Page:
Hey, I'm doing a game that removes death! YES IT'S PIXEL SHIT but I can't afford any better.
Check it out: http://steamcommunity.com/sharedfiles/filedetails/?id=254647598
FUN FUN FUN FUN FUN FUN FUN FUN FUUUN
This kinda reminds me of crypt worlds. It's not actually a horror game per se, but the whole atmosphere in this game is so strange that it could easily be called one. And there are some game fuckery like world corrupting and noclip mechanics.
You should try playing it, you would find it interesting.
Again, the world is filled with good ideas. But do you know how to make that happen? would be able to program 3 variations of a single level in one game? do you know how long that shit would take?
Fucking great concept. Wasn't as creepy as I'd thought it'd be, but then again Is as expecting it. Would be cool if they pulled a Giygas inspiration or something and made it get gradually more horrific and staticy until it eventually just crescendos into static and screaming and fizzles to black.
Probably sounds edgier in writing than in my head, but you should get what I'm trying to convey here.
>Idea: game about manipulating teleport devices
>Execution: Portal. Brilliant puzzles, made to be not too be cryptic but not too obvious at first,good way to string the story along with humor and mystery, etc etc etc
>asking what execution means
I think you're too underage for /v/
Well yeah, me neither. I'm the programmer, writer, project manager, community manager, business manager, scripted, level designer, game designer, and so on. But I got a neat artist that gets along with me, works for free and is a decent pixel animator.
I'd like to see a demo
so you just give me an idea there and if you've got the skills you can execute them
you can't execute something if you've no idea what you're wanting to do
>if you've got the skills you can execute them
That's basically how it works, yes.
>you can't execute something if you've no idea what you're wanting to do
It's very easy to get ideas. Just play games. 99,99% of games borrow ideas from other games, some are blatant rip offs. But if they can make up for it with great execution, it's OK
Horror games without death in them are basically just interactive movies. Look at Silent Hill Shattered Memories; you could "die" in it, but then you'd pop back out literally on the spot you died and continue as if nothing happened at all.
So what are the stakes? What am I afraid of? In Resident Evil Remake (the other extreme on the scale), if you die, you have to reload a manually saved file to continue. Enemies would brutally murder you, took actual effort and thinking to deal with and if you forgot to save, you were fucked. THAT'S how you do it.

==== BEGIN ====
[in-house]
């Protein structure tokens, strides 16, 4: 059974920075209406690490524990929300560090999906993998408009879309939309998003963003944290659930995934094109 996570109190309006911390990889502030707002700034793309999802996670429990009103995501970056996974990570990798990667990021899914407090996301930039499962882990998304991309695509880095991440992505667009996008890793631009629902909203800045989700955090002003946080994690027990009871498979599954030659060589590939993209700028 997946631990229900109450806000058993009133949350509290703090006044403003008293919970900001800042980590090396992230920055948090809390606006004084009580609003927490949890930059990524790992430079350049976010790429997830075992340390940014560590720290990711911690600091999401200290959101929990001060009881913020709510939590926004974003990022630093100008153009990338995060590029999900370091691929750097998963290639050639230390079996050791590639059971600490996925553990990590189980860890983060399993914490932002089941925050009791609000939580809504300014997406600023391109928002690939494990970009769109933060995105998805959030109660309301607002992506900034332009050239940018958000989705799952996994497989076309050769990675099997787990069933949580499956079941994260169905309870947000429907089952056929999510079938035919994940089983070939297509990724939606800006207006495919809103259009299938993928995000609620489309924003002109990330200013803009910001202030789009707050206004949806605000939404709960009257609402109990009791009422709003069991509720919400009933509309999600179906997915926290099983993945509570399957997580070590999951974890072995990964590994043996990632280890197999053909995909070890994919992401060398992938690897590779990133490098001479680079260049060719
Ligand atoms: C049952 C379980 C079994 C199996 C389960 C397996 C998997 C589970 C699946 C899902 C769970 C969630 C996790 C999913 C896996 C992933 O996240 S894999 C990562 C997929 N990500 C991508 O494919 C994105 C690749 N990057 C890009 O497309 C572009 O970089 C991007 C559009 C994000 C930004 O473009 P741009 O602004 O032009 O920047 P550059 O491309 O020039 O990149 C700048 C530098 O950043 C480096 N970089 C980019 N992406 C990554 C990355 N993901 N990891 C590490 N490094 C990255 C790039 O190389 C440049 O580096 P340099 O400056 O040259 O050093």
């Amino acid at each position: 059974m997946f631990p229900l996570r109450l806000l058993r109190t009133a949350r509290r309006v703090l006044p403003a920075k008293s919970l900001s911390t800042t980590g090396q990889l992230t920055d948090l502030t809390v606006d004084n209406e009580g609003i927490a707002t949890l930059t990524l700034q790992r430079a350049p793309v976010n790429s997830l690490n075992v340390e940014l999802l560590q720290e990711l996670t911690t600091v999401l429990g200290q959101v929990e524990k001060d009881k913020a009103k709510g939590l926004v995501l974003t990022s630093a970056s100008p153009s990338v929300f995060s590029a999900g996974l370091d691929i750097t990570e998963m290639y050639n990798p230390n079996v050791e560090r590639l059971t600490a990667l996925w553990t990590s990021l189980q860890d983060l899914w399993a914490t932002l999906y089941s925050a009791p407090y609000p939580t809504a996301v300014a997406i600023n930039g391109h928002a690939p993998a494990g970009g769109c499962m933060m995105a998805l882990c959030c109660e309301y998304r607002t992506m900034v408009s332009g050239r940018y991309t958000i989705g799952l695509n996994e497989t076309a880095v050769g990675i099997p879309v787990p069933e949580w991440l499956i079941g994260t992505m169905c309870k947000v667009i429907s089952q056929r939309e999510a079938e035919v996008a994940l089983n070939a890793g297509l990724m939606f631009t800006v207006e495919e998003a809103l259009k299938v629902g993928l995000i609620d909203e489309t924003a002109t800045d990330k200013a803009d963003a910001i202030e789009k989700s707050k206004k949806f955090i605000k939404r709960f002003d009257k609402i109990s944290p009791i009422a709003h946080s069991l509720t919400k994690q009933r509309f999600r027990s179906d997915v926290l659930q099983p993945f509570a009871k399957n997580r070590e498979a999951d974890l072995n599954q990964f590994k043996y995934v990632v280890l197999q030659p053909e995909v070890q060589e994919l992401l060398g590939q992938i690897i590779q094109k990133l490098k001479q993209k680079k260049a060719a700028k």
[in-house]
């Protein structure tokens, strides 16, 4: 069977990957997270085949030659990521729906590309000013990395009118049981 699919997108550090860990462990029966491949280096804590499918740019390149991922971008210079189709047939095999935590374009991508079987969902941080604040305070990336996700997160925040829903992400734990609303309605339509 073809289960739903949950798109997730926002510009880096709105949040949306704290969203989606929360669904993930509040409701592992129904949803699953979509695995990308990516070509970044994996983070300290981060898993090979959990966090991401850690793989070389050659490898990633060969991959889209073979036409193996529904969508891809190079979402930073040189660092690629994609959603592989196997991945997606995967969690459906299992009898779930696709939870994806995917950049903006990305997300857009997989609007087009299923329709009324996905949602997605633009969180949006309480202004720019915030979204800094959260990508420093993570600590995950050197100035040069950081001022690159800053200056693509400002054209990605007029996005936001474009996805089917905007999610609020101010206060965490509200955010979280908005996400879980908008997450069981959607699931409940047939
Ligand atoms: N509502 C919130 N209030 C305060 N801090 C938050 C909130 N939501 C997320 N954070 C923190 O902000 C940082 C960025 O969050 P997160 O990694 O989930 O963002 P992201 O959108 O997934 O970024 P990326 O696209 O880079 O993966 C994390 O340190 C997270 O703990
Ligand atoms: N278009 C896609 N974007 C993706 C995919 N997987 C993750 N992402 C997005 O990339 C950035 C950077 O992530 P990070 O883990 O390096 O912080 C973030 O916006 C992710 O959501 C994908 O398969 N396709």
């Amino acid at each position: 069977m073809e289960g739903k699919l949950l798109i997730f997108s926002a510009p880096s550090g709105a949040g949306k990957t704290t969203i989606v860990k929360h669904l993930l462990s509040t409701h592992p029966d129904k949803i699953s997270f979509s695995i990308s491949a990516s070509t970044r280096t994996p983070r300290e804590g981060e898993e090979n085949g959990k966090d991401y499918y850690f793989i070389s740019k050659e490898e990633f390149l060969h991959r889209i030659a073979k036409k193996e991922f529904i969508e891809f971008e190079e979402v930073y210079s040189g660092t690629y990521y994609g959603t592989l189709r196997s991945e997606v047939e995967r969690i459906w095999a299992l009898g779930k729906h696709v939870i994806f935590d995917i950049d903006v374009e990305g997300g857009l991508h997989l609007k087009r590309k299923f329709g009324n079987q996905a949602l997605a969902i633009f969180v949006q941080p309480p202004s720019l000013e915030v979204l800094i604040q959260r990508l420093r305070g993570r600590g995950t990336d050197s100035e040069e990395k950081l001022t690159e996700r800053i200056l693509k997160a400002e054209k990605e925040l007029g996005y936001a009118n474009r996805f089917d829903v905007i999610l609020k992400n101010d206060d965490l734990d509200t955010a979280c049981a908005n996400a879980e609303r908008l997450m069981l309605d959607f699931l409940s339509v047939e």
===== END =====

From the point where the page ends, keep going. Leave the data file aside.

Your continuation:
Games like RE build actual tension because you know that you have to be cautious, just like a person in that situation would. Take that away, and it's just some tryhard, edgy, teeny bopper, Marilyn Manson level shit that's just for show and you may as well just watch Cabin in the Woods for the 50th time instead of wasting your time on a game at all.
And "muh atmosphere" isn't a fix either. Being atmospheric and creepy adds to the experience, but without death, there's still no stakes and nothing to be afraid of or tense about.
A game could take all kinds of skill and critical thinking to beat, but without stakes (IE: death), you'd end up trapped in a loop no matter what.
Let's say there's a game where a particular boss keeps kicking your ass:
>game with death in it:
try, die, reload save, try again with different approach, win after a few tries (if that)
>game with instant retries
>try, try again, try again, try again. All with the same equipment and weapons every time until it eventually works just purely due to the law of averages or you master the pattern
>game with no death in it
Get stuck on the boss and keep fighting endlessly until you eventually win out of pure luck.
You could argue that no fighting is an alternative, but games like that are literally just creepy point and click adventure games. May as well play some hidden object games there you fucking casual scumbag.
Anon can you post the links to the youtube videos?
Or are they private or something. I wanna subscribe to your channel so I can keep being updated.
Also, I remember when we /v/ came up with a good idea in horror thread.
>How about an enemy that keeps moving if you pause the game?
>Or if he UNPAUSES the game?
>What if even Alt+Tabbing doesn't stop him?
Also, I think that things that give the player peace are savestates.
>What about an enemy that fucks up with them too?
>What if he infects your saves and when you load them, they are not as you remembered them to be?
Honestly? Not that long. I use blender so I didn't write a single line of code for all the webms you've seen. It has it's limit of course but if you're clever you can make quite a lot of things pretty fast. To make more versions of one level, I can literally copy paste the level, change some events and just add different things and move props around. It will require additional time, but really it's not that big a deal.